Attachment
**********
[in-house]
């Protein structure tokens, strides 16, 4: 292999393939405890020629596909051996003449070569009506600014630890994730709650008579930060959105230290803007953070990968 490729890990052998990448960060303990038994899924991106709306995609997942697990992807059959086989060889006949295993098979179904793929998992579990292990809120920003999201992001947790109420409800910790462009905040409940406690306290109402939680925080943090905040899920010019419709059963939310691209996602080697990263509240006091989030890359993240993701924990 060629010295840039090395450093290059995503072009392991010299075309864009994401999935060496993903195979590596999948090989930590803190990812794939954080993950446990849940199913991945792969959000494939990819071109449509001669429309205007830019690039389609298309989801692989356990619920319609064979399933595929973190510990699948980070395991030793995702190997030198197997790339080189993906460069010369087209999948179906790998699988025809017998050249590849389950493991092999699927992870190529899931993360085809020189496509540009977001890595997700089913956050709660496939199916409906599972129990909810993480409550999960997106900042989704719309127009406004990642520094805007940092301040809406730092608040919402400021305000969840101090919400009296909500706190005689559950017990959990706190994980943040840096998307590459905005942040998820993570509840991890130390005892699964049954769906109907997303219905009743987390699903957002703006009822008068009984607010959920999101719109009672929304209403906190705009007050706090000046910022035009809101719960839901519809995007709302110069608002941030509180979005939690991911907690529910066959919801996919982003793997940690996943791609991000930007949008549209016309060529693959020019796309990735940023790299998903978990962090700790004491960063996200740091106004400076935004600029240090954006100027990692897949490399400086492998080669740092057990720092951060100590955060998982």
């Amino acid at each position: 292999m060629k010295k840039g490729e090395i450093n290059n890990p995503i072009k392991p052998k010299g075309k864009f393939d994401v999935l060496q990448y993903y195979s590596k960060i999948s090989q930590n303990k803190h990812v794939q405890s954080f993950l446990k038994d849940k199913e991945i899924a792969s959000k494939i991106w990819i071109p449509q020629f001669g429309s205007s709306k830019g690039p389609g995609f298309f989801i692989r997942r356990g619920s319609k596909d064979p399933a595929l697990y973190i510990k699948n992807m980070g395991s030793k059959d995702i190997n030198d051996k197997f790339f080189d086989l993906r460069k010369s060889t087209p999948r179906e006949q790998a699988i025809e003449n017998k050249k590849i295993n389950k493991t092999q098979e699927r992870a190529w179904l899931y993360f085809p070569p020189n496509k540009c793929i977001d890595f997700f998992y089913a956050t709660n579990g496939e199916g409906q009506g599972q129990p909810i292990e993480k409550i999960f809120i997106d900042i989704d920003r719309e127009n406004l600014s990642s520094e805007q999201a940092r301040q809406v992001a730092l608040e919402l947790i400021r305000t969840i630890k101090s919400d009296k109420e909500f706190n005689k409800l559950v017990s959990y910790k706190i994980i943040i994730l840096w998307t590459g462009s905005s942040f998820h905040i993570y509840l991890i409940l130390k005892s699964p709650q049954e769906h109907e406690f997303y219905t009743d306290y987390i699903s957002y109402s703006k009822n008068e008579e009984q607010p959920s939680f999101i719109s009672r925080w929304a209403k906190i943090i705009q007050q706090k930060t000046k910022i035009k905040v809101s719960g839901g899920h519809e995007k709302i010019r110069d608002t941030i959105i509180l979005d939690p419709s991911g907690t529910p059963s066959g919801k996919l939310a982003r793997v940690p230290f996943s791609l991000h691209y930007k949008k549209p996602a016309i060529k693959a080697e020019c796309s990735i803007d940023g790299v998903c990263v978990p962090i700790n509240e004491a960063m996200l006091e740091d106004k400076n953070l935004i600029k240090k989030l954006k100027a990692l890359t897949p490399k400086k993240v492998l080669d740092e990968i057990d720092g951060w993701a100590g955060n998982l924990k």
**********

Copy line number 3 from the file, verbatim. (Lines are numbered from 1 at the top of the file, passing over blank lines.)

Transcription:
């Amino acid at each position: 292999m060629k010295k840039g490729e090395i450093n290059n890990p995503i072009k392991p052998k010299g075309k864009f393939d994401v999935l060496q990448y993903y195979s590596k960060i999948s090989q930590n303990k803190h990812v794939q405890s954080f993950l446990k038994d849940k199913e991945i899924a792969s959000k494939i991106w990819i071109p449509q020629f001669g429309s205007s709306k830019g690039p389609g995609f298309f989801i692989r997942r356990g619920s319609k596909d064979p399933a595929l697990y973190i510990k699948n992807m980070g395991s030793k059959d995702i190997n030198d051996k197997f790339f080189d086989l993906r460069k010369s060889t087209p999948r179906e006949q790998a699988i025809e003449n017998k050249k590849i295993n389950k493991t092999q098979e699927r992870a190529w179904l899931y993360f085809p070569p020189n496509k540009c793929i977001d890595f997700f998992y089913a956050t709660n579990g496939e199916g409906q009506g599972q129990p909810i292990e993480k409550i999960f809120i997106d900042i989704d920003r719309e127009n406004l600014s990642s520094e805007q999201a940092r301040q809406v992001a730092l608040e919402l947790i400021r305000t969840i630890k101090s919400d009296k109420e909500f706190n005689k409800l559950v017990s959990y910790k706190i994980i943040i994730l840096w998307t590459g462009s905005s942040f998820h905040i993570y509840l991890i409940l130390k005892s699964p709650q049954e769906h109907e406690f997303y219905t009743d306290y987390i699903s957002y109402s703006k009822n008068e008579e009984q607010p959920s939680f999101i719109s009672r925080w929304a209403k906190i943090i705009q007050q706090k930060t000046k910022i035009k905040v809101s719960g839901g899920h519809e995007k709302i010019r110069d608002t941030i959105i509180l979005d939690p419709s991911g907690t529910p059963s066959g919801k996919l939310a982003r793997v940690p230290f996943s791609l991000h691209y930007k949008k549209p996602a016309i060529k693959a080697e020019c796309s990735i803007d940023g790299v998903c990263v978990p962090i700790n509240e004491a960063m996200l006091e740091d106004k400076n953070l935004i600029k240090k989030l954006k100027a990692l890359t897949p490399k400086k993240v492998l080669d740092e990968i057990d720092g951060w993701a100590g955060n998982l924990k």